I've known Rob Walling since 2013 (when I first interviewed him on this podcast).
Rob's had an interesting journey.
Between 1999-2005 he built five different products, but nothing got traction.
It wasn't until he purchased an existing app (called DotNetInvoice) that Rob had his first taste of success. He realized that the most important thing isn't the code, or even solving a particular problem:
“Building something people want is not enough. You have to be able to market it at a cost less than what the customer will pay you back over time.”
Subsequently, Rob honed his craft acquiring small web properties (like CMS Themer and Just Beach Towels). He looked for products that people wanted, but that also ranked high in Google.
The challenge, says Rob, is that entrepreneurs, developers, and designer are creators. They get an idea and want to jump to the fun part, which is building, design and code. "People naturally love their ideas" comments Rob.
But instead of coming up with ideas, and spending 12 months to launch them, Rob advocates a different way.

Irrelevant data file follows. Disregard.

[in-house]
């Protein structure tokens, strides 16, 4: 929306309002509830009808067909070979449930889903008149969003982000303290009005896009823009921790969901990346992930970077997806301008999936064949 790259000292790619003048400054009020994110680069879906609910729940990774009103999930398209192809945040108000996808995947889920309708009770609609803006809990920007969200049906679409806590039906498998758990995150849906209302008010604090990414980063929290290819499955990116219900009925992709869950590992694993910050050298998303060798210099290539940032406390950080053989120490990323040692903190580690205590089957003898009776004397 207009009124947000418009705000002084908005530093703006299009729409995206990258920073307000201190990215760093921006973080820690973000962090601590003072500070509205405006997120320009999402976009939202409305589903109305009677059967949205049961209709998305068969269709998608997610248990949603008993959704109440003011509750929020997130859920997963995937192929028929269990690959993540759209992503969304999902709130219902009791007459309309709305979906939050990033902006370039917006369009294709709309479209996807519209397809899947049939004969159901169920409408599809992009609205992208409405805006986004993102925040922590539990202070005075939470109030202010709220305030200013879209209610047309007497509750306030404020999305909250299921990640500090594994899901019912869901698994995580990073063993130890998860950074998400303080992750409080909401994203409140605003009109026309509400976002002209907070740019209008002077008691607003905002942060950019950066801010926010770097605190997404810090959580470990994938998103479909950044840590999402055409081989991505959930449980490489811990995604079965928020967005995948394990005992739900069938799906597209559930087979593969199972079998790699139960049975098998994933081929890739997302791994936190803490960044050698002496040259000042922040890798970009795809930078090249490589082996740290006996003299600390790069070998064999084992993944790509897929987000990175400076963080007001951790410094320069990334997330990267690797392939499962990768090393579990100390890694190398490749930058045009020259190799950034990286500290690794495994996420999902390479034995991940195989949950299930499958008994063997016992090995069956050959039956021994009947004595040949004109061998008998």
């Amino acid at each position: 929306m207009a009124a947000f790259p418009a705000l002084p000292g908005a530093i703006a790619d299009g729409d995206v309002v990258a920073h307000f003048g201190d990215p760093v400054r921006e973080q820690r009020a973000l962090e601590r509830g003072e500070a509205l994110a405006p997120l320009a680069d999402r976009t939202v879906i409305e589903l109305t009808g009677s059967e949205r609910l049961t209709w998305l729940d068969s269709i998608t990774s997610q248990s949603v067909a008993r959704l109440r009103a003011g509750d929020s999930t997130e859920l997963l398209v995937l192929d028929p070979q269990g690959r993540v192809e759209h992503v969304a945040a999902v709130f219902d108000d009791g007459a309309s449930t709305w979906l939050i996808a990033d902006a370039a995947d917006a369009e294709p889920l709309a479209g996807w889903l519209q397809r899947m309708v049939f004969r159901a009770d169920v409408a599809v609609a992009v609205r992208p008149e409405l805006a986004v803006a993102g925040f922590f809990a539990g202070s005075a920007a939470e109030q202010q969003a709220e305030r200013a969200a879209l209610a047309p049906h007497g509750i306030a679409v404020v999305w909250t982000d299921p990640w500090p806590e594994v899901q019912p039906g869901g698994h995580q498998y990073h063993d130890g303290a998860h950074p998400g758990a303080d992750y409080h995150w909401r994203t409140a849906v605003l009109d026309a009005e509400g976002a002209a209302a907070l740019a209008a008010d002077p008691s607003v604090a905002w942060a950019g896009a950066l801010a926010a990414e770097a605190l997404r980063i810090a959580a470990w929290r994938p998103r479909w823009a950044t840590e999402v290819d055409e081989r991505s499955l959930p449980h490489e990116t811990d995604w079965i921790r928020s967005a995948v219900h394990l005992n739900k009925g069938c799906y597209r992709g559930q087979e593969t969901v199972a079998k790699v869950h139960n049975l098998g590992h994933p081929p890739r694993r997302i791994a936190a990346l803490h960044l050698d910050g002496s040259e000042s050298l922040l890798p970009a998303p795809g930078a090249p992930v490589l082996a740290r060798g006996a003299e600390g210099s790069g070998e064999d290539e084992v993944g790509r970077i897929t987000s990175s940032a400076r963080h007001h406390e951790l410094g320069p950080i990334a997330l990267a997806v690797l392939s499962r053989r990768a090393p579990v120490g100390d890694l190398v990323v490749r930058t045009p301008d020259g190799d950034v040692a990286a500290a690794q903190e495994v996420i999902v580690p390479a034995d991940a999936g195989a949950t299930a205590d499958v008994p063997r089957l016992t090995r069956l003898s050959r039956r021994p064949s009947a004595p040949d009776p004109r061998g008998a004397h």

When Rob had the idea for Drip (email marketing and automation), he emailed 17 founders. He told them about what he was thinking of building, and then asked them to respond:
"I don't want you to tell me that you think this is an interesting idea; I want to know if you would use and pay for it."
This is similar to the approach Jason Cohen used to validate his idea for WP Engine. He asked 50 founders if they would pay for enterprise-grade WordPress hosting:
I talked to 50 people I had a 40 people tell me that they would pay me. I had 30 actually pay me before launch. So I launched with 30 customers.
Rob spent the first five years of his entrepreneurial journey wasting time on ideas that didn't go anywhere.
It wasn't until he started purchasing (and re-launching) existing products like Wedding Toolbox that he saw the power of "getting to market quickly."
Spend less money getting customers than they will cost you over their lifetime. For example, if it costs you $100 to get a new paying user, but their CLTV (customer lifetime value) is $80, you'll be losing money. This is one reason why mobile app marketing is hard, as a $2 lifetime value makes it difficult to market the product.
Everyone wants to build a big SaaS app as their first project. Rob's story shows us that product people need to start small and experience little wins first. Until you can learn to how to identify a good opportunity, and how to market it, you're not going to have the chops to build something big.